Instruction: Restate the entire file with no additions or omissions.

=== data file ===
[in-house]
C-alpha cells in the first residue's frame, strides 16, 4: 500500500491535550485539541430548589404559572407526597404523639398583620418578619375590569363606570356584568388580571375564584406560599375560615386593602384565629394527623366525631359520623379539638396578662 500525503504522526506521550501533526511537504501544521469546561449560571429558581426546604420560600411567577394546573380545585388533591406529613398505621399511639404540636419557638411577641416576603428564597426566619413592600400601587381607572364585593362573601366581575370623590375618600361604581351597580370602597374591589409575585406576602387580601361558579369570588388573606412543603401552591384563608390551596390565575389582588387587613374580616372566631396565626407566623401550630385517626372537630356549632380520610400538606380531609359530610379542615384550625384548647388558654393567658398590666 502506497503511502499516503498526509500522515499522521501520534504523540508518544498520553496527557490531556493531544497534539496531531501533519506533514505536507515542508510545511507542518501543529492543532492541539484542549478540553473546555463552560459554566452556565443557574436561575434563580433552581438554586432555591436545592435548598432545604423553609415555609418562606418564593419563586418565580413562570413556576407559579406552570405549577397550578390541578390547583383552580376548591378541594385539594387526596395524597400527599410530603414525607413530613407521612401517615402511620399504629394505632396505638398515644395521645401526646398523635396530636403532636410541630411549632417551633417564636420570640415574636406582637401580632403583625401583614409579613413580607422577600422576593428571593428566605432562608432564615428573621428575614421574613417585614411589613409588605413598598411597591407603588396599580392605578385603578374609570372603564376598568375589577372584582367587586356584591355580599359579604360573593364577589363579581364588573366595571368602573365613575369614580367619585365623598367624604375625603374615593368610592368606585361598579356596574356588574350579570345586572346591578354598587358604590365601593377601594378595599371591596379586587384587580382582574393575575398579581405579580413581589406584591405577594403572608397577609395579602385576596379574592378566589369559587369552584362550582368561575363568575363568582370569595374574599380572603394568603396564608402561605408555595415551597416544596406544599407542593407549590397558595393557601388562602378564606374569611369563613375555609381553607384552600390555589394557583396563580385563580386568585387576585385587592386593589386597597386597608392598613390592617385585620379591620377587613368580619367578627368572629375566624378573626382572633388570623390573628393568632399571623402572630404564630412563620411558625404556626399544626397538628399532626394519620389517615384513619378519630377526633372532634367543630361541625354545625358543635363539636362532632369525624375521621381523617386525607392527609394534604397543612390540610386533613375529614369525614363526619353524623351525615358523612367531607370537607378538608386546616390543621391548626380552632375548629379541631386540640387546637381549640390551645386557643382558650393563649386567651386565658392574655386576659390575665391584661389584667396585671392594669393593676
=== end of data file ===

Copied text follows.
[in-house]
C-alpha cells in the first residue's frame, strides 16, 4: 500500500491535550485539541430548589404559572407526597404523639398583620418578619375590569363606570356584568388580571375564584406560599375560615386593602384565629394527623366525631359520623379539638396578662 500525503504522526506521550501533526511537504501544521469546561449560571429558581426546604420560600411567577394546573380545585388533591406529613398505621399511639404540636419557638411577641416576603428564597426566619413592600400601587381607572364585593362573601366581575370623590375618600361604581351597580370602597374591589409575585406576602387580601361558579369570588388573606412543603401552591384563608390551596390565575389582588387587613374580616372566631396565626407566623401550630385517626372537630356549632380520610400538606380531609359530610379542615384550625384548647388558654393567658398590666 502506497503511502499516503498526509500522515499522521501520534504523540508518544498520553496527557490531556493531544497534539496531531501533519506533514505536507515542508510545511507542518501543529492543532492541539484542549478540553473546555463552560459554566452556565443557574436561575434563580433552581438554586432555591436545592435548598432545604423553609415555609418562606418564593419563586418565580413562570413556576407559579406552570405549577397550578390541578390547583383552580376548591378541594385539594387526596395524597400527599410530603414525607413530613407521612401517615402511620399504629394505632396505638398515644395521645401526646398523635396530636403532636410541630411549632417551633417564636420570640415574636406582637401580632403583625401583614409579613413580607422577600422576593428571593428566605432562608432564615428573621428575614421574613417585614411589613409588605413598598411597591407603588396599580392605578385603578374609570372603564376598568375589577372584582367587586356584591355580599359579604360573593364577589363579581364588573366595571368602573365613575369614580367619585365623598367624604375625603374615593368610592368606585361598579356596574356588574350579570345586572346591578354598587358604590365601593377601594378595599371591596379586587384587580382582574393575575398579581405579580413581589406584591405577594403572608397577609395579602385576596379574592378566589369559587369552584362550582368561575363568575363568582370569595374574599380572603394568603396564608402561605408555595415551597416544596406544599407542593407549590397558595393557601388562602378564606374569611369563613375555609381553607384552600390555589394557583396563580385563580386568585387576585385587592386593589386597597386597608392598613390592617385585620379591620377587613368580619367578627368572629375566624378573626382572633388570623390573628393568632399571623402572630404564630412563620411558625404556626399544626397538628399532626394519620389517615384513619378519630377526633372532634367543630361541625354545625358543635363539636362532632369525624375521621381523617386525607392527609394534604397543612390540610386533613375529614369525614363526619353524623351525615358523612367531607370537607378538608386546616390543621391548626380552632375548629379541631386540640387546637381549640390551645386557643382558650393563649386567651386565658392574655386576659390575665391584661389584667396585671392594669393593676